Posted in: Disc Reviews by Gino Sassani on June 18th, 2013
“Now, this game has 12 rounds. You win more than you lose, I turn myself in. You don’t, a lot of people die including you. If you refuse to cooperate, people die. If you make any attempt to contact the police, people die.”
I’m usually pretty skeptical when it comes to movies that are made by any of the various fighting federations out there. W?? usually stands for “What The F***”. I get it. There are a lot of tough guys out there who would like to follow in the footsteps of guys like The Rock. But for every successful transition to acting there are a hundred stories of mindless muttering substituting for actual… I don’t know…. words. The idea is if enough guys beat up enough other guys we’ll take the necessary testosterone injections to come along for the ride. Did I mention I hate needles? Still, I actually quite enjoyed John Cena in the original 12 Rounds and gave it a pretty respectable 3.5 in my review back in 2009. It’s taken someone four years to figure out that the title has yet to be mined for another outing. Take away John Cena, director Renny Harlin and a guest cast that included the likes of Ashley Scott, and I found myself wishing that whomever that certain “someone” was would have contracted a serious case of amnesia.
Nick Malloy (Orton) is an EMT who is out on the town with his wife Sarah (Busby). After spending a few minutes with really bad dialog intended to demonstrate just how much these two lovebirds adore each other, two cars come tearing down the street and crash practically at their feet. Nick goes into his EMT rescue bit and manages to save two of the three victims. The wife of one of the drivers dies in spite of Nick’s heroic attempts to save her.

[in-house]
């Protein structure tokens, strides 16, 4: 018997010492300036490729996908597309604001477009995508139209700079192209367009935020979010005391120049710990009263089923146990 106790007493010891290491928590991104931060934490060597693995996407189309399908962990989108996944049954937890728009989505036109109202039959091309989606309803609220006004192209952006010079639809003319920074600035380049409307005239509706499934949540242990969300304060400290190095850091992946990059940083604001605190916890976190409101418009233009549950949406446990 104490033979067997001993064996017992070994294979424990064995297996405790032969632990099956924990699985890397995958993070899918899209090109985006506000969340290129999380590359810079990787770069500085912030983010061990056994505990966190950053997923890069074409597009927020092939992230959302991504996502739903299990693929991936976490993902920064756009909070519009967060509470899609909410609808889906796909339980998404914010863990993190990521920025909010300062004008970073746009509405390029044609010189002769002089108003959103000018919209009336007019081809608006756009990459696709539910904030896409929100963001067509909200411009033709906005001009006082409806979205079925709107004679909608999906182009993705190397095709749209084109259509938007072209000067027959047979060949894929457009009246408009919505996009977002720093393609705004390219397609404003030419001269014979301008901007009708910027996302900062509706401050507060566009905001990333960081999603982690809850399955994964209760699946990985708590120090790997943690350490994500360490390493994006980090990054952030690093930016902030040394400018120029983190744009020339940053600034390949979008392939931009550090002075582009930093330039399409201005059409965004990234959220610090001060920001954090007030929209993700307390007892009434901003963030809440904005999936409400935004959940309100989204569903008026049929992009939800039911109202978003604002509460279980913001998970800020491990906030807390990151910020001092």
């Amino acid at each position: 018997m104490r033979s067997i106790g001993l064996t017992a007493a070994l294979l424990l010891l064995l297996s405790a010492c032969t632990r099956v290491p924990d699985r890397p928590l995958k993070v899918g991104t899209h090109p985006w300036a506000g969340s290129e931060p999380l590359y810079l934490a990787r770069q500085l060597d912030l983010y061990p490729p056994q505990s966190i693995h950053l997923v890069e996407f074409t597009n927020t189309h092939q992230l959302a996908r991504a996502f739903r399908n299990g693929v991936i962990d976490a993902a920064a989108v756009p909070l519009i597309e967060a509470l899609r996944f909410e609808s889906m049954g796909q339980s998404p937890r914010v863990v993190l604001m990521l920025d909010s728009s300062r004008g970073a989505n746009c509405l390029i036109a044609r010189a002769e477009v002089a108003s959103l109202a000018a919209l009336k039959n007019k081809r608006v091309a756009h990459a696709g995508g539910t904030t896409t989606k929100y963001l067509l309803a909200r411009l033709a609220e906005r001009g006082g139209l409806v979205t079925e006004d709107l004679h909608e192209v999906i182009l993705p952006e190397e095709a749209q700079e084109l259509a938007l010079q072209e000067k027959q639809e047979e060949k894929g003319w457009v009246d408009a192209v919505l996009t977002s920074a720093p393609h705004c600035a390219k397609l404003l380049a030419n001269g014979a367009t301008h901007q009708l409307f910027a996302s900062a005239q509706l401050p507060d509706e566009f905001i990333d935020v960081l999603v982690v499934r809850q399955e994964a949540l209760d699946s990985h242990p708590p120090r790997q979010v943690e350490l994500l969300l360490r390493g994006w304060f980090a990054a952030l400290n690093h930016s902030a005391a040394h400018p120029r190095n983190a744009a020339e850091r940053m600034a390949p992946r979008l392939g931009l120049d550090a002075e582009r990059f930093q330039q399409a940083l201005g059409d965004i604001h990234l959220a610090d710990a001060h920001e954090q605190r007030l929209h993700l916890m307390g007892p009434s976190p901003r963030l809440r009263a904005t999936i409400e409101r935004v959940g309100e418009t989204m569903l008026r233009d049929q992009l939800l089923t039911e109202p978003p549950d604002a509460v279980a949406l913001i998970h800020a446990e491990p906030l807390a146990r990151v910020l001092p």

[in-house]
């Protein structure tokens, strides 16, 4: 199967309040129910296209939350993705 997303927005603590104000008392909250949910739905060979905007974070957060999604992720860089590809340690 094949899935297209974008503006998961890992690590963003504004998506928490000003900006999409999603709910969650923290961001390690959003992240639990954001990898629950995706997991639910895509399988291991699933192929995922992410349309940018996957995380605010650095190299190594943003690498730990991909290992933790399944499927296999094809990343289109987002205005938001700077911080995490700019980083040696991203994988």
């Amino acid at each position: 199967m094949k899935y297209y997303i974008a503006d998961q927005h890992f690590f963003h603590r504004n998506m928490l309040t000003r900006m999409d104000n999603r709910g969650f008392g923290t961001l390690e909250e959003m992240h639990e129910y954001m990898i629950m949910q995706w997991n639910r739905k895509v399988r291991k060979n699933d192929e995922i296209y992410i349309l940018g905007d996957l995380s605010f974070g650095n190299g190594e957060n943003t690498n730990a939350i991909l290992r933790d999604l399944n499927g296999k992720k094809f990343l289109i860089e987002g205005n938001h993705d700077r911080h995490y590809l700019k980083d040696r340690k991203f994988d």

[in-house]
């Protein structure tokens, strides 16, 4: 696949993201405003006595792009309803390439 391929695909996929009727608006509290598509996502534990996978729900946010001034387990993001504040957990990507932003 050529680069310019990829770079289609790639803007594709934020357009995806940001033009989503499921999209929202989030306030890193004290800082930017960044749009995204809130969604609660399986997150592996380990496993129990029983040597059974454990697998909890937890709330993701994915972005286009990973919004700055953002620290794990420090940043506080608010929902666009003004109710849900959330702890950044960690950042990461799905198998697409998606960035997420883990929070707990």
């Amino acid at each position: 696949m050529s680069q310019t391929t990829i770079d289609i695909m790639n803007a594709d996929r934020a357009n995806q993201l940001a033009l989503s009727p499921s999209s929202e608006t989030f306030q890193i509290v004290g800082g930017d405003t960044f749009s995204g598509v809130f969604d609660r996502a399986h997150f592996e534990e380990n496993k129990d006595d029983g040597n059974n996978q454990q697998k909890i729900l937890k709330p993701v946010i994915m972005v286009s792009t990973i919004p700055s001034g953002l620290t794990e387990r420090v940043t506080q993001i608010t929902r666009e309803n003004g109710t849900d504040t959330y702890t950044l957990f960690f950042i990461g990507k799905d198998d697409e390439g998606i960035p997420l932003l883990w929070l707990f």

It’s exactly one year later, and Nick and his partner are called to a rather odd rescue situation. The victim has a bomb sewed into his body, and before it is activated Nick gets a call on his cell phone from a guy named Heller (Markinson). It doesn’t take long for us to realize that Heller is the surviving husband and that the drunk and high driver who killed his wife had political connections and got off with a slap on the wrist. Now he’s out for revenge on everyone he blames for the injustice. Nick is going to be the instrument of that revenge…sort of. Heller threatens to kill not only Nick but his wife.
He challenges Nick to a 12-round game. If Nick wins more rounds than he loses, Heller will turn himself in. If not, Nick will join the body count that sums up Heller’s revenge. What we get from that point on are a series of tasks with short clocks that take Nick throughout town, eventually meeting up with the remains of the various folks Heller holds responsible.
We’ve seen these crazy revenge villains all of the time. Brian Markinson actually lends a little life to the portrayal, but it’s the clichéd dialog that kills him at every turn. None of the challenges are very clever or unique. In fighting there is an issue when a fighter telegraphs his punch. The movie does more than telegraph each move. It takes out a huge full-page ad out on each frame. The end result is I stopped caring at all about any of these guys 20 minutes into the movie.